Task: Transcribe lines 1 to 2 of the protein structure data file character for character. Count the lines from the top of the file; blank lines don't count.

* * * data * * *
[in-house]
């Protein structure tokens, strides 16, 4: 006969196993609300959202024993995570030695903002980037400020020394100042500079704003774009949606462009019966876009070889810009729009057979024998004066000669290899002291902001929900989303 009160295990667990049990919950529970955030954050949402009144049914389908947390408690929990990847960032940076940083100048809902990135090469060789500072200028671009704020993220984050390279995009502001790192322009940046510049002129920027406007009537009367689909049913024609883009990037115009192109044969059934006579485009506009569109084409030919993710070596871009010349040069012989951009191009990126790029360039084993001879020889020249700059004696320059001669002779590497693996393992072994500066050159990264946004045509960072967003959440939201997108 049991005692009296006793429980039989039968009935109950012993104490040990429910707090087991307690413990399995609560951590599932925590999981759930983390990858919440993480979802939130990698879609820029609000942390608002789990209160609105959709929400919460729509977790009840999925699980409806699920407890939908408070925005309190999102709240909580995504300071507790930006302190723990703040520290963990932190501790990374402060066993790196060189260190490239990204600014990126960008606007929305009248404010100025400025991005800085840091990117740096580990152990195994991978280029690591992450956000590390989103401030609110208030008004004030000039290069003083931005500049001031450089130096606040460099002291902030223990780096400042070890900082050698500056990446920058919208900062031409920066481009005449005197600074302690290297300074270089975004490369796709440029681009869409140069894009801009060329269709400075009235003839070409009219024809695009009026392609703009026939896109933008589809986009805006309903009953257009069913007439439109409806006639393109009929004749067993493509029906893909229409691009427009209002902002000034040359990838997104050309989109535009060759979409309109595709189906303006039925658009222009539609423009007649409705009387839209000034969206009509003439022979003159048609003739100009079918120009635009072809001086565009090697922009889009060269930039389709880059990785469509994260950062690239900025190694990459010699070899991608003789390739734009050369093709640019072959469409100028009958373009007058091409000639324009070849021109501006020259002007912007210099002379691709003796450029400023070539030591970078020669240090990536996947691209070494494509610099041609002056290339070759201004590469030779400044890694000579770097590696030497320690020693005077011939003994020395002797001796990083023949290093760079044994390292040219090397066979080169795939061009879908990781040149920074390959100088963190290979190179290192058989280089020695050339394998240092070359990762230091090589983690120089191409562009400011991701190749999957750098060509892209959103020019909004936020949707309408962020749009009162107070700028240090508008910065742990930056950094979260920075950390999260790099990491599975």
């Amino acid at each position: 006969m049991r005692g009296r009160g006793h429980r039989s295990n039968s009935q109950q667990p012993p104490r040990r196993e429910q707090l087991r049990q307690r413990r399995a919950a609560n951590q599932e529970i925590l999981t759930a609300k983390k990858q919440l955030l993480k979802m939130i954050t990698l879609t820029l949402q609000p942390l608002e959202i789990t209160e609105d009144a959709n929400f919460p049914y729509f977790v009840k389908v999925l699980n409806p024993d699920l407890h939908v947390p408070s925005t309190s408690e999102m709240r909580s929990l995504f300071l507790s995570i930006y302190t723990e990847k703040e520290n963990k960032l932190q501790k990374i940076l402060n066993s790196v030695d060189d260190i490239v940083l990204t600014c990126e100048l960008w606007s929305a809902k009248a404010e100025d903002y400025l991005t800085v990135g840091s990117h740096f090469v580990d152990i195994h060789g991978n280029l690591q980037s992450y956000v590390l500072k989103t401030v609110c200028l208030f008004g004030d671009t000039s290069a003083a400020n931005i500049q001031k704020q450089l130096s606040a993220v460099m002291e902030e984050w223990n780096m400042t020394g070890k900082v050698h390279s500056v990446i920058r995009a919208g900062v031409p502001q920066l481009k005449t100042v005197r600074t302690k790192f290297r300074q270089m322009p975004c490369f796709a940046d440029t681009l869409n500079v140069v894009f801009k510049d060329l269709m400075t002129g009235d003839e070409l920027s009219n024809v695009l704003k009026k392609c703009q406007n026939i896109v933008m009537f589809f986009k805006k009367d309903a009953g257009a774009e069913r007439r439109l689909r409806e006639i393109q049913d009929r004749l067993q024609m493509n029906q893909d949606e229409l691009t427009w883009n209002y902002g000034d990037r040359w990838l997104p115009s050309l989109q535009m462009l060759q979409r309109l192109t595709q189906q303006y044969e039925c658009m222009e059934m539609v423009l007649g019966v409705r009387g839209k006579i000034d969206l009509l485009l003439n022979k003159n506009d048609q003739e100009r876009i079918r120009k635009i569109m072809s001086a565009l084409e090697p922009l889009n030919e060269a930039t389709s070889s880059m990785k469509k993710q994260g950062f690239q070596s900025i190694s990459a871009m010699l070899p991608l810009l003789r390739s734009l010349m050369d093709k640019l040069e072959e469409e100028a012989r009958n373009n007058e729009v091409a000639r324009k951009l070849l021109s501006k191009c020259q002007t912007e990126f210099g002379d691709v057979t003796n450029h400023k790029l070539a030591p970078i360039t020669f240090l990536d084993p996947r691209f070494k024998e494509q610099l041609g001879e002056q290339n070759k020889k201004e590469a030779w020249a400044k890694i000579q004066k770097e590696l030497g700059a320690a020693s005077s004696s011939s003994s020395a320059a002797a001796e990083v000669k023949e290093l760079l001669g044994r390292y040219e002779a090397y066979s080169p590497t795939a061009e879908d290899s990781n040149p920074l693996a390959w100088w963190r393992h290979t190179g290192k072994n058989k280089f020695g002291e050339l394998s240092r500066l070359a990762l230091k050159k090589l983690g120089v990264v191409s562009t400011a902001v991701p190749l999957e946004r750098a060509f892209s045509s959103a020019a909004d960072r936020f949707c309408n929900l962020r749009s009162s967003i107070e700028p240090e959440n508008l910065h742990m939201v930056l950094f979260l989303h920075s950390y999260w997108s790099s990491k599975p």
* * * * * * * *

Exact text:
[in-house]
């Protein structure tokens, strides 16, 4: 006969196993609300959202024993995570030695903002980037400020020394100042500079704003774009949606462009019966876009070889810009729009057979024998004066000669290899002291902001929900989303 009160295990667990049990919950529970955030954050949402009144049914389908947390408690929990990847960032940076940083100048809902990135090469060789500072200028671009704020993220984050390279995009502001790192322009940046510049002129920027406007009537009367689909049913024609883009990037115009192109044969059934006579485009506009569109084409030919993710070596871009010349040069012989951009191009990126790029360039084993001879020889020249700059004696320059001669002779590497693996393992072994500066050159990264946004045509960072967003959440939201997108 049991005692009296006793429980039989039968009935109950012993104490040990429910707090087991307690413990399995609560951590599932925590999981759930983390990858919440993480979802939130990698879609820029609000942390608002789990209160609105959709929400919460729509977790009840999925699980409806699920407890939908408070925005309190999102709240909580995504300071507790930006302190723990703040520290963990932190501790990374402060066993790196060189260190490239990204600014990126960008606007929305009248404010100025400025991005800085840091990117740096580990152990195994991978280029690591992450956000590390989103401030609110208030008004004030000039290069003083931005500049001031450089130096606040460099002291902030223990780096400042070890900082050698500056990446920058919208900062031409920066481009005449005197600074302690290297300074270089975004490369796709440029681009869409140069894009801009060329269709400075009235003839070409009219024809695009009026392609703009026939896109933008589809986009805006309903009953257009069913007439439109409806006639393109009929004749067993493509029906893909229409691009427009209002902002000034040359990838997104050309989109535009060759979409309109595709189906303006039925658009222009539609423009007649409705009387839209000034969206009509003439022979003159048609003739100009079918120009635009072809001086565009090697922009889009060269930039389709880059990785469509994260950062690239900025190694990459010699070899991608003789390739734009050369093709640019072959469409100028009958373009007058091409000639324009070849021109501006020259002007912007210099002379691709003796450029400023070539030591970078020669240090990536996947691209070494494509610099041609002056290339070759201004590469030779400044890694000579770097590696030497320690020693005077011939003994020395002797001796990083023949290093760079044994390292040219090397066979080169795939061009879908990781040149920074390959100088963190290979190179290192058989280089020695050339394998240092070359990762230091090589983690120089191409562009400011991701190749999957750098060509892209959103020019909004936020949707309408962020749009009162107070700028240090508008910065742990930056950094979260920075950390999260790099990491599975």